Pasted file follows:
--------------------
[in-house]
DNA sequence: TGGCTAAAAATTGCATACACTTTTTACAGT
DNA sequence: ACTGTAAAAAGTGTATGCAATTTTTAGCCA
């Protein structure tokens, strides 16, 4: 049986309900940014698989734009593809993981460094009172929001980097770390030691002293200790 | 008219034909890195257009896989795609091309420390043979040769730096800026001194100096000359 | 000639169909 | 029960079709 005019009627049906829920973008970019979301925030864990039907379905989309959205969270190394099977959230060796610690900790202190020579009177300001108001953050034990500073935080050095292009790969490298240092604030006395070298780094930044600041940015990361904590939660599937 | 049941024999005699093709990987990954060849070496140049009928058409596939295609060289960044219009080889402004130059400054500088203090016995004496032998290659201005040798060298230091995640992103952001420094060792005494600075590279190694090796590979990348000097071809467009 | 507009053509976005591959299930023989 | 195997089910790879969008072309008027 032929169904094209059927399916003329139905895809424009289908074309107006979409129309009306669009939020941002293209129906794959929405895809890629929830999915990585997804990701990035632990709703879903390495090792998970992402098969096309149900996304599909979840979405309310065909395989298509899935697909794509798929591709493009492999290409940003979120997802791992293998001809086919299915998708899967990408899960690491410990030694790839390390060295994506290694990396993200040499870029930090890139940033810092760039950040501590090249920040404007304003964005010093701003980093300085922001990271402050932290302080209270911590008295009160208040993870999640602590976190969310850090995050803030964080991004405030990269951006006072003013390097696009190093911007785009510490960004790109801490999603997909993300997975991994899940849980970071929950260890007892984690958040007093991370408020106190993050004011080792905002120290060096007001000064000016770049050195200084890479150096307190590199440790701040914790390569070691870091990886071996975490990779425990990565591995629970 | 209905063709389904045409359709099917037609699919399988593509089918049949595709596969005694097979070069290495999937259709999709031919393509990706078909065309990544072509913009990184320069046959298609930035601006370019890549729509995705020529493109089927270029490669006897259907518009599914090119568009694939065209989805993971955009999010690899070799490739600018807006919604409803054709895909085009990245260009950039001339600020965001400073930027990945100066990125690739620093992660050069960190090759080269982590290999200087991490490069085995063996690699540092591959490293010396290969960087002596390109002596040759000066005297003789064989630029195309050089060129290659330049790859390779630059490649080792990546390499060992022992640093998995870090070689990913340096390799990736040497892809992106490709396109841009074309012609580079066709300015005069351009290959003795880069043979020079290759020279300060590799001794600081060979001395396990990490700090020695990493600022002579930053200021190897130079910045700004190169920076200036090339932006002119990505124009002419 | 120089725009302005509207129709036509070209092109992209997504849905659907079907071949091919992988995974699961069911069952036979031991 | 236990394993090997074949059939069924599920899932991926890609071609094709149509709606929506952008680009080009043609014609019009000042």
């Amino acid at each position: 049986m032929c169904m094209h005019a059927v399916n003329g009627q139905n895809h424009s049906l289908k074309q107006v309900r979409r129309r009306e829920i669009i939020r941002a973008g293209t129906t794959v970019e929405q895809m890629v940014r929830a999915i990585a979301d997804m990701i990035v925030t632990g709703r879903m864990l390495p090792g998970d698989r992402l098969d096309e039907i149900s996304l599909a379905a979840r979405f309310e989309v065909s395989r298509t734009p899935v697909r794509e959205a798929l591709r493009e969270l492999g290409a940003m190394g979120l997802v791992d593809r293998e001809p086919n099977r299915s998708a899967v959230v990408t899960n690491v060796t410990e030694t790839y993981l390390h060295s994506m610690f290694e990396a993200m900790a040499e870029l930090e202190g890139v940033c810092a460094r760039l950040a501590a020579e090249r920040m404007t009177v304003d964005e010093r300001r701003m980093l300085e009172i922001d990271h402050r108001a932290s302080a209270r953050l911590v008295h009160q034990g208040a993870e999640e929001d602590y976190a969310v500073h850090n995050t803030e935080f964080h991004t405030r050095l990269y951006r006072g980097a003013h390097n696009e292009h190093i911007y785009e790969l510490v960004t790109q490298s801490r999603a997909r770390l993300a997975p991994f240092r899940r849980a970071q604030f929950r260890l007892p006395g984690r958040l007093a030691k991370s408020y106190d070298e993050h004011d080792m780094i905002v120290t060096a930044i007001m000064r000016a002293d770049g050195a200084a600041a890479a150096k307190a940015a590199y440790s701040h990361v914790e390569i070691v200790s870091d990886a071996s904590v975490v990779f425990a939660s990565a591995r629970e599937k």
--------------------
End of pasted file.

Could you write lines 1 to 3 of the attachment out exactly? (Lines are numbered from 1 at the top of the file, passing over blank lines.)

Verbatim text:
[in-house]
DNA sequence: TGGCTAAAAATTGCATACACTTTTTACAGT
DNA sequence: ACTGTAAAAAGTGTATGCAATTTTTAGCCA